An almost hour long radio documentary "Who Owns Ideas", hosted by the CBC, it's a great primer for the notion of 'copyfight' and helps understand why this issue is so vitally important in our present and future culture. If you have an hour you can spare, I highly recommend you give it a listen. Especially if you're voting in the Canadian Federal election.
Original copyright law allowed for works to be protected for 14 years. Now, copyright law extends to the life of the creator of the work.... plus 70 years.
Major commercial players are anti-copyright when their industry is in its fledgling state, 'stealing' anything they can get their hands on. Once they become entrenched and profitable, they are pro-copyright. This is born out by both the entertainment and software industries. It's not about protecting creators, it's about maximizing profits.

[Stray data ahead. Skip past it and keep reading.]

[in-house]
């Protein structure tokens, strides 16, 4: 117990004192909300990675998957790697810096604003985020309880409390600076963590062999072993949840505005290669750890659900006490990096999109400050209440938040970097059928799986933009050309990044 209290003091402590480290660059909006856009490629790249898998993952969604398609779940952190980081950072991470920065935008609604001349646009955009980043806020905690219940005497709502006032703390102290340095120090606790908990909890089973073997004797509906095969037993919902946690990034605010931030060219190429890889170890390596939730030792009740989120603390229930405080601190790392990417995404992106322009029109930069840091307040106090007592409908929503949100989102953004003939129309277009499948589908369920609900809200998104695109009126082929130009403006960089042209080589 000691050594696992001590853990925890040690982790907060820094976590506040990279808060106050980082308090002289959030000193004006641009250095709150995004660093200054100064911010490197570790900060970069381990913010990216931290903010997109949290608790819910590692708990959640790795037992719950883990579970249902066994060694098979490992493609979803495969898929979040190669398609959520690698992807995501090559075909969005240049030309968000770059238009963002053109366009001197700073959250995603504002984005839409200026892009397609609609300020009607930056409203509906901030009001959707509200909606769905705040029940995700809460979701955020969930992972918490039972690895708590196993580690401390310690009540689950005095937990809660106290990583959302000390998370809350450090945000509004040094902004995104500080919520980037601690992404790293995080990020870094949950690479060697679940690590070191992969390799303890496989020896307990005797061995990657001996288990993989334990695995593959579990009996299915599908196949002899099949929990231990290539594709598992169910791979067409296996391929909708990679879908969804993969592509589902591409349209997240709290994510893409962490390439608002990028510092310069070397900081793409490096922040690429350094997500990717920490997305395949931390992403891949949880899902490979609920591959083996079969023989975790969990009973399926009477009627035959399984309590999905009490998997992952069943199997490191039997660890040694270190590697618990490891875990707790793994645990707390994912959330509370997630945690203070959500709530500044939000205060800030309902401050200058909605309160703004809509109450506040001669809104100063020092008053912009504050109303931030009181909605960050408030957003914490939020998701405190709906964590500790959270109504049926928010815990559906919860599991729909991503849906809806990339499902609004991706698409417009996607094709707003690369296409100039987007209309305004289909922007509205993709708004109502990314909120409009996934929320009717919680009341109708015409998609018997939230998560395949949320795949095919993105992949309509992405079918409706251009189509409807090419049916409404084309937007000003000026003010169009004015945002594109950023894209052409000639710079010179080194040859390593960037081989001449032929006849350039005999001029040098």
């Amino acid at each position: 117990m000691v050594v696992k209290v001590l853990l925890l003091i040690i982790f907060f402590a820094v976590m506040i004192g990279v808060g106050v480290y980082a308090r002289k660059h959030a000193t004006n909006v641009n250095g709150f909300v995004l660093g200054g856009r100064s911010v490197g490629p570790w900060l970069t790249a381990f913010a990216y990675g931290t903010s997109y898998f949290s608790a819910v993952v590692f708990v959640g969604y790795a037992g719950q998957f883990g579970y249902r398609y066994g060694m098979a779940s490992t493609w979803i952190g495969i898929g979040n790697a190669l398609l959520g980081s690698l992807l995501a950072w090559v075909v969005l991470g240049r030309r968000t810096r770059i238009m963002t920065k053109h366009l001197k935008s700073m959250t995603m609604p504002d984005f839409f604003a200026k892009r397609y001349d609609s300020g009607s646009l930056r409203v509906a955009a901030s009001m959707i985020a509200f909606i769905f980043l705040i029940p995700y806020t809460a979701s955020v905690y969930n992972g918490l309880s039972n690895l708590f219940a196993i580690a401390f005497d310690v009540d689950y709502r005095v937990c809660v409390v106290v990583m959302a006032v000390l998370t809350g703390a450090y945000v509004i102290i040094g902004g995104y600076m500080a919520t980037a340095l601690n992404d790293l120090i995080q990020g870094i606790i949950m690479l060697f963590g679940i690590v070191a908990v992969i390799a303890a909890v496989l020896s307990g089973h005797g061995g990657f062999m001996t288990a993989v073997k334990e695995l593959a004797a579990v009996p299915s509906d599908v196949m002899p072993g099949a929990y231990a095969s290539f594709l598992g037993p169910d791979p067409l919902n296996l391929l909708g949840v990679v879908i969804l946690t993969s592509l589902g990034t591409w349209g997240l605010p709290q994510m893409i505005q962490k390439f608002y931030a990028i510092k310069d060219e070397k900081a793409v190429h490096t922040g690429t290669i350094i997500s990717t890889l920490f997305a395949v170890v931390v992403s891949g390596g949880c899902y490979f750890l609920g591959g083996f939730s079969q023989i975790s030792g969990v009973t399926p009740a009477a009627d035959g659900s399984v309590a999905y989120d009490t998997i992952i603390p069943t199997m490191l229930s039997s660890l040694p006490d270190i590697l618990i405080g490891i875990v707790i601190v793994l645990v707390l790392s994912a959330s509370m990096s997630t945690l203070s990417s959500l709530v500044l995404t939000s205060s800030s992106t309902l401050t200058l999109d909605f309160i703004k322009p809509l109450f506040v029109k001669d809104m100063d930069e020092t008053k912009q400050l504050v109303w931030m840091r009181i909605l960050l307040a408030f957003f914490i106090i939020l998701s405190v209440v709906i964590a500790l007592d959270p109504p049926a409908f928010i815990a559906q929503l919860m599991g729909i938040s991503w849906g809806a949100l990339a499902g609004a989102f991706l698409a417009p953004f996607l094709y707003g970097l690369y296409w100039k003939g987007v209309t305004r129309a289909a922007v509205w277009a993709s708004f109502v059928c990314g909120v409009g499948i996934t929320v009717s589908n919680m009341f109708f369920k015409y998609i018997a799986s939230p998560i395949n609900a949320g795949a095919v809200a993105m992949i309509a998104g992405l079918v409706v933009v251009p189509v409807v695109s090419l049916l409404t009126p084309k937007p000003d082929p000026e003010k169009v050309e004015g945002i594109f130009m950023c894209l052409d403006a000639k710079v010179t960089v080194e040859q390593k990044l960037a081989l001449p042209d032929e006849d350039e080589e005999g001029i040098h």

Major content producers (like Disney) have profited from the public domain, but refuse to contribute to it, extending the copyright of icons like Mickey Mouse every time its copyright is about to expire.
"We hear all this stuff about how we need to educate kids about copyright, so that they can be on the right side of the law when they use copyrighted works. But the fact is that if you need a formal education in culture in order not to break the law..... there's a problem with the law."
"There have been lots of digital lock schemes for movies and music etc., but nearly all of them can be cracked, so that the material can easily be copied. Newer copyright laws make doing this illegal. These digital locks can prevent legal copying. Fair dealing allows us to study, criticize and comment on copyrighted works, but digital locks prevent this. They put manufacturers in charge - not the law. We have a copyright system that isn't working to prevent illegal copying, but it does prevent legitimate use."
Industry Canada released figures that suggest that the biggest downloaders were in fact some of the music industry's best customers.